‘Asayel’ equestrian theater show wins hearts in Diriyah

‘Asayel’ follows Fahad, a man from Diriyah, and his strong bond with his horse. (AN photos by Huda Bashatah)
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‘Asayel’ follows Fahad, a man from Diriyah, and his strong bond with his horse. (AN photos by Huda Bashatah)
‘Asayel’ equestrian theater show wins hearts in Diriyah
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Visitors are set to attend Asayel in Diriyah, an exceptional horse show taking place in Mayadeen, displaying the story of Fahad and his beloved horse, Asayel. (AN photo by Huda Bashatah)
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Updated 01 March 2024
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‘Asayel’ equestrian theater show wins hearts in Diriyah

‘Asayel’ follows Fahad, a man from Diriyah, and his strong bond with his horse. (AN photos by Huda Bashatah)
  • “Asayel” is part of the collective events of Diriyah Season, which aims to promote the cultural and historical heritage of the city

RIYADH: The story of Fahad and his beloved horse Asayel are at the heart of a new theatrical equestrian show in Diriyah that is captivating visitors.

The show follows Fahad, a man from Diriyah, and his strong bond with Asayel. The horse is later passed to Fahad’s son, Faris, who experiences hardship before navigating the modern city of Diriyah with his animal companion, eventually leading the community to unity and determination.

“Asayel,” which runs from Feb. 28 to March 8 at Mayadeen Theater, is presented by Z7 Show Horses, a company of 40 performers and 40 horses bringing sophistication and passion to Diriyah.




‘Asayel’ follows Fahad, a man from Diriyah, and his strong bond with his horse. (AN photos by Huda Bashatah)

The team’s director, Laura Arkle, said: “Z7 Show Horses and the team are extremely excited to be performing in Saudi Arabia. Being able to tell the Diriyah story whilst incorporating the rich culture through the art of equestrian entertainment is a dream come true for all of us.”

“Asayel” has been met with high praise from audience members, including Saudi model and content creator Reyouf Madkhali, who said: “This is my first time attending a show with this high-quality performance.”

FASTFACT

‘Asayel’ runs until March 8 at Mayadeen Theater in Diriyah.

She added: “It was very professional, clean cut … honestly, it was very well organized.”

Events like “Asayel” in Diriyah, which celebrate the ancient city’s heritage, have reached a new level of professionalism and showmanship, Madkhali said.

Nada Abdul Hakim, a young Saudi singer and actress who plays the role of Nourah in the show, told Arab News: “It is a beautiful experience … my role is Nourah in the story, Faris’ friend. Nourah taught Faris how to ride a horse because he loved horses.”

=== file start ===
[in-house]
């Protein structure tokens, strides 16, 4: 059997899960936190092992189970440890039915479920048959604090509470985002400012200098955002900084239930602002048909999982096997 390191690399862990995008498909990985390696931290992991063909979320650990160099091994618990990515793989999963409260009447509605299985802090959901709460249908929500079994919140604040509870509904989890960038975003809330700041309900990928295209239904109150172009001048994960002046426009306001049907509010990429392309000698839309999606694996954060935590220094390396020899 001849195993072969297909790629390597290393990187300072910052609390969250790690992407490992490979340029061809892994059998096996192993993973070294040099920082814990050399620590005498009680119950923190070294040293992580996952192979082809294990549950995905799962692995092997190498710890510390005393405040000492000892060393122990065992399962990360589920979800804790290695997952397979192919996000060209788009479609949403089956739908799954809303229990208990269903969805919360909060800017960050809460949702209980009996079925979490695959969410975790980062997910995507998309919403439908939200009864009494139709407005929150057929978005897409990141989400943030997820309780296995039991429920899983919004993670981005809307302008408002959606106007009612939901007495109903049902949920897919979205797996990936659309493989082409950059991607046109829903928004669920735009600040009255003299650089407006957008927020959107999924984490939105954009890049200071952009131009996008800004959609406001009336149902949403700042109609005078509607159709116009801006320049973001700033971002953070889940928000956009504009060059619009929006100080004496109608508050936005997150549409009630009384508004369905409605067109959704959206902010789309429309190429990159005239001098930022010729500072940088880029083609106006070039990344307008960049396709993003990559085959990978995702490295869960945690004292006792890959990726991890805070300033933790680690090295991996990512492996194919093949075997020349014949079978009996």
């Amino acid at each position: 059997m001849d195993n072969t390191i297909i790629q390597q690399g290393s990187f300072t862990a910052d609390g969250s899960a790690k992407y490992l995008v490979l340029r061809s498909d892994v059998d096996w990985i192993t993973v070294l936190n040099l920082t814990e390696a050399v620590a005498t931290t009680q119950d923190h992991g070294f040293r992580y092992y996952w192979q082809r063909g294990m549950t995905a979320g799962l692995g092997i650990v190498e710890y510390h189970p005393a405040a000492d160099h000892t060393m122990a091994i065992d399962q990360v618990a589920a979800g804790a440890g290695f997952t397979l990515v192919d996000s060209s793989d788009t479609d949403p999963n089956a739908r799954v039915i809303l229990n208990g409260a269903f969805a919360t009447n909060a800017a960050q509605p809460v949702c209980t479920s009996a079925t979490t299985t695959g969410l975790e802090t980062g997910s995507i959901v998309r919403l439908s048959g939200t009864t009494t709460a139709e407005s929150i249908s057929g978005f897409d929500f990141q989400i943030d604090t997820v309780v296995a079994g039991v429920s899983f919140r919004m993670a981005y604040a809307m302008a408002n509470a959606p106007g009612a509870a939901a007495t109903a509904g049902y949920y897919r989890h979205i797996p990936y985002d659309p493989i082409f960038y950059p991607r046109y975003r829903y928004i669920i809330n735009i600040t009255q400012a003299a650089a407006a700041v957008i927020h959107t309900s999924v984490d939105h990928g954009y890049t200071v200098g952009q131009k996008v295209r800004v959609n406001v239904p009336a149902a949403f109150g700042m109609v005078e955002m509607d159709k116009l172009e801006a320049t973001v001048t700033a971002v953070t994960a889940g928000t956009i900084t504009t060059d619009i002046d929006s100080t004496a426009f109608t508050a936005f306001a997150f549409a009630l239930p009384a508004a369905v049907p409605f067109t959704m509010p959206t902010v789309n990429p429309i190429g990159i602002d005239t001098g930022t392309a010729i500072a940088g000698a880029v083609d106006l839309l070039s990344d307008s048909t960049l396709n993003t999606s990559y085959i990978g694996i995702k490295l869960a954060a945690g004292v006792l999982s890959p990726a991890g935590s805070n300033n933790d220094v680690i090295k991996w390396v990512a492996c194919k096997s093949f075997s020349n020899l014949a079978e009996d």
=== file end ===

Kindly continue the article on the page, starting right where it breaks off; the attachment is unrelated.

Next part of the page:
“Asayel” is part of the collective events of Diriyah Season, which aims to promote the cultural and historical heritage of the city.

 


WFP welcomes funding from KSrelief to combat malnutrition in Sudan and South Sudan

WFP welcomes funding from KSrelief to combat malnutrition in Sudan and South Sudan
Updated 16 April 2024
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WFP welcomes funding from KSrelief to combat malnutrition in Sudan and South Sudan

WFP welcomes funding from KSrelief to combat malnutrition in Sudan and South Sudan
  • The funding will benefit over 35,000 children and pregnant or breastfeeding mothers affected by conflict, economic instability, and climate-related disasters

The United Nations World Food Programme (WFP) has signed two agreements worth a total of US$1.4 million with Saudi Arabia.

These agreements aim to provide treatment and prevention measures for malnutrition in Sudan and South Sudan.

The funding will benefit over 35,000 children and pregnant or breastfeeding mothers affected by conflict, economic instability, and climate-related disasters. Specifically, it will aid nearly 29,000 individuals in Sudan and close to 6,000 individuals in South Sudan.

Michael Dunford, WFP's Regional Director for the East Africa region, emphasized the importance of this funding, especially given the dire situation unfolding in Sudan, which is on the brink of becoming one of the world's largest hunger crises. He stressed the urgency of addressing malnutrition to prevent needless deaths and mitigate the long-term consequences of childhood malnutrition.

The agreements were formalized during a pledging conference for the Sudan crisis in Paris, where WFP's Executive Director, Cindy McCain, and Dr. Abdullah Al Rabeeah, Royal Court Advisor and Supervisor General of King Salman Humanitarian Aid and Relief Centre (KSRelief), signed the documents.